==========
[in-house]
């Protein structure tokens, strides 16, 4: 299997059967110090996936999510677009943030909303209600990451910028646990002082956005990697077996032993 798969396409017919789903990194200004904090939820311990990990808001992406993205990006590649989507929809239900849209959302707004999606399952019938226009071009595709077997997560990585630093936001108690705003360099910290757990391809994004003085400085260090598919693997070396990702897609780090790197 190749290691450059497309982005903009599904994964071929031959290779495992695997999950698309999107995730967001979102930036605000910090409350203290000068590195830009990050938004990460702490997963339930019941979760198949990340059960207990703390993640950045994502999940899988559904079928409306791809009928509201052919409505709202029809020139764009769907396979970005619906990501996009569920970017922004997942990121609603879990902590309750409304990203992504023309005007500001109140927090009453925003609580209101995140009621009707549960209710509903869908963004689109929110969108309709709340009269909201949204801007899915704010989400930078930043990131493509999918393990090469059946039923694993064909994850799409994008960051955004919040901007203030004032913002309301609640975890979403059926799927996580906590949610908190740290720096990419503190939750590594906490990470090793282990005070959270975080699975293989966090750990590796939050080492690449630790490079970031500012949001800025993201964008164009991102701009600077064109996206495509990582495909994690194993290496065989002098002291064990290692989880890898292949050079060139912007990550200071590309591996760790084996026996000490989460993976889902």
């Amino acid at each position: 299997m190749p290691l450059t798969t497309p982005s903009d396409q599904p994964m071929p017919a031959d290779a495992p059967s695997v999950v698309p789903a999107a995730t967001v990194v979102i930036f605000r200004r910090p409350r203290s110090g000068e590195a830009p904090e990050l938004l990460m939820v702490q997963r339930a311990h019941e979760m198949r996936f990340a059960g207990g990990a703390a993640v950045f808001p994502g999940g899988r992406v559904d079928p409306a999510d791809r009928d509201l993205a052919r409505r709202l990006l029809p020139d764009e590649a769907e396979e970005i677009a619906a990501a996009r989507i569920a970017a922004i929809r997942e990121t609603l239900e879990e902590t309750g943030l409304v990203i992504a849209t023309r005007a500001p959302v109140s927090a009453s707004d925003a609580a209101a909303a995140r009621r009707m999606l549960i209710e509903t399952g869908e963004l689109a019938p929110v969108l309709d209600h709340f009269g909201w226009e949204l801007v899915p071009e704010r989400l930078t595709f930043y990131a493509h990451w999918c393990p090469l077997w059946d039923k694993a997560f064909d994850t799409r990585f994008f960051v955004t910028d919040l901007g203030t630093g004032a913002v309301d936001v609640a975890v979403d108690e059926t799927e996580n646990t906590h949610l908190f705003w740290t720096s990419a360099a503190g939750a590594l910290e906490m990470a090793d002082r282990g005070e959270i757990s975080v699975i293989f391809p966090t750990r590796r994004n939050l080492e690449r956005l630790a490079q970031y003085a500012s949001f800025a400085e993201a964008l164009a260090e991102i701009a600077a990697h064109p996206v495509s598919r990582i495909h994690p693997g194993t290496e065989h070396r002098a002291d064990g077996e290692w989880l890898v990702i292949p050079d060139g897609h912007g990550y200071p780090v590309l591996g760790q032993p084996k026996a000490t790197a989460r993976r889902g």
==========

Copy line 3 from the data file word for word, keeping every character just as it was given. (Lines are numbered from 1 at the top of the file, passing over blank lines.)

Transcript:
């Amino acid at each position: 299997m190749p290691l450059t798969t497309p982005s903009d396409q599904p994964m071929p017919a031959d290779a495992p059967s695997v999950v698309p789903a999107a995730t967001v990194v979102i930036f605000r200004r910090p409350r203290s110090g000068e590195a830009p904090e990050l938004l990460m939820v702490q997963r339930a311990h019941e979760m198949r996936f990340a059960g207990g990990a703390a993640v950045f808001p994502g999940g899988r992406v559904d079928p409306a999510d791809r009928d509201l993205a052919r409505r709202l990006l029809p020139d764009e590649a769907e396979e970005i677009a619906a990501a996009r989507i569920a970017a922004i929809r997942e990121t609603l239900e879990e902590t309750g943030l409304v990203i992504a849209t023309r005007a500001p959302v109140s927090a009453s707004d925003a609580a209101a909303a995140r009621r009707m999606l549960i209710e509903t399952g869908e963004l689109a019938p929110v969108l309709d209600h709340f009269g909201w226009e949204l801007v899915p071009e704010r989400l930078t595709f930043y990131a493509h990451w999918c393990p090469l077997w059946d039923k694993a997560f064909d994850t799409r990585f994008f960051v955004t910028d919040l901007g203030t630093g004032a913002v309301d936001v609640a975890v979403d108690e059926t799927e996580n646990t906590h949610l908190f705003w740290t720096s990419a360099a503190g939750a590594l910290e906490m990470a090793d002082r282990g005070e959270i757990s975080v699975i293989f391809p966090t750990r590796r994004n939050l080492e690449r956005l630790a490079q970031y003085a500012s949001f800025a400085e993201a964008l164009a260090e991102i701009a600077a990697h064109p996206v495509s598919r990582i495909h994690p693997g194993t290496e065989h070396r002098a002291d064990g077996e290692w989880l890898v990702i292949p050079d060139g897609h912007g990550y200071p780090v590309l591996g760790q032993p084996k026996a000490t790197a989460r993976r889902g």